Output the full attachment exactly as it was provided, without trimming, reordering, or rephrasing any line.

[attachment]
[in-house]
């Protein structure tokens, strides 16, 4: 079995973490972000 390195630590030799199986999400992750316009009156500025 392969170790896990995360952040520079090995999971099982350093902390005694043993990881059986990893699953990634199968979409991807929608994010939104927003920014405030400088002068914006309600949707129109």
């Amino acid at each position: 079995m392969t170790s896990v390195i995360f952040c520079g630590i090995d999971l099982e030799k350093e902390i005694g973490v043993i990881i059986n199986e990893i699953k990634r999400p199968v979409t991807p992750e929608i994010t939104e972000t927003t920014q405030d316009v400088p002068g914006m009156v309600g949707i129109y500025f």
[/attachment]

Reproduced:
[in-house]
């Protein structure tokens, strides 16, 4: 079995973490972000 390195630590030799199986999400992750316009009156500025 392969170790896990995360952040520079090995999971099982350093902390005694043993990881059986990893699953990634199968979409991807929608994010939104927003920014405030400088002068914006309600949707129109």
């Amino acid at each position: 079995m392969t170790s896990v390195i995360f952040c520079g630590i090995d999971l099982e030799k350093e902390i005694g973490v043993i990881i059986n199986e990893i699953k990634r999400p199968v979409t991807p992750e929608i994010t939104e972000t927003t920014q405030d316009v400088p002068g914006m009156v309600g949707i129109y500025f």